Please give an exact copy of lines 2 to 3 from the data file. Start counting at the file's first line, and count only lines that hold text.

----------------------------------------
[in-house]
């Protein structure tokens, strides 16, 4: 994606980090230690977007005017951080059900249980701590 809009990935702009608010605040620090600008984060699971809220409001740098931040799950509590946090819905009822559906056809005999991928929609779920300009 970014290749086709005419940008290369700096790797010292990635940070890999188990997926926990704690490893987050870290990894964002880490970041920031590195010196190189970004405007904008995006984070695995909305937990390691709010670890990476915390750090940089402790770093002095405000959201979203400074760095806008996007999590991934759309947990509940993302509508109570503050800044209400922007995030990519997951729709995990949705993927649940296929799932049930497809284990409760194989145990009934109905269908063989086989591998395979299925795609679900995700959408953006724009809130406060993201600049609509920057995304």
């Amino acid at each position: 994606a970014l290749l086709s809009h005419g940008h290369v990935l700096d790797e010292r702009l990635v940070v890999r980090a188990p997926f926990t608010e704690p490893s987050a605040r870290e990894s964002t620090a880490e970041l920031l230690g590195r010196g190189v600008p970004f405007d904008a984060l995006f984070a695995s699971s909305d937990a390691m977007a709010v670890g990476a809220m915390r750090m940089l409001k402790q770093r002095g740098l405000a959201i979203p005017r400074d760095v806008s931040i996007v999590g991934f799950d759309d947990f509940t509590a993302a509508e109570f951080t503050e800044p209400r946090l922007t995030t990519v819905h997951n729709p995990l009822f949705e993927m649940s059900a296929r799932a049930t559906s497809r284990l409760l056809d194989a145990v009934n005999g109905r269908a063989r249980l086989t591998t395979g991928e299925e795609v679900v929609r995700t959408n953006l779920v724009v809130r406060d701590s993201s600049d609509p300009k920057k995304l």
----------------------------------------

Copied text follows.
């Protein structure tokens, strides 16, 4: 994606980090230690977007005017951080059900249980701590 809009990935702009608010605040620090600008984060699971809220409001740098931040799950509590946090819905009822559906056809005999991928929609779920300009 970014290749086709005419940008290369700096790797010292990635940070890999188990997926926990704690490893987050870290990894964002880490970041920031590195010196190189970004405007904008995006984070695995909305937990390691709010670890990476915390750090940089402790770093002095405000959201979203400074760095806008996007999590991934759309947990509940993302509508109570503050800044209400922007995030990519997951729709995990949705993927649940296929799932049930497809284990409760194989145990009934109905269908063989086989591998395979299925795609679900995700959408953006724009809130406060993201600049609509920057995304």
């Amino acid at each position: 994606a970014l290749l086709s809009h005419g940008h290369v990935l700096d790797e010292r702009l990635v940070v890999r980090a188990p997926f926990t608010e704690p490893s987050a605040r870290e990894s964002t620090a880490e970041l920031l230690g590195r010196g190189v600008p970004f405007d904008a984060l995006f984070a695995s699971s909305d937990a390691m977007a709010v670890g990476a809220m915390r750090m940089l409001k402790q770093r002095g740098l405000a959201i979203p005017r400074d760095v806008s931040i996007v999590g991934f799950d759309d947990f509940t509590a993302a509508e109570f951080t503050e800044p209400r946090l922007t995030t990519v819905h997951n729709p995990l009822f949705e993927m649940s059900a296929r799932a049930t559906s497809r284990l409760l056809d194989a145990v009934n005999g109905r269908a063989r249980l086989t591998t395979g991928e299925e795609v679900v929609r995700t959408n953006l779920v724009v809130r406060d701590s993201s600049d609509p300009k920057k995304l």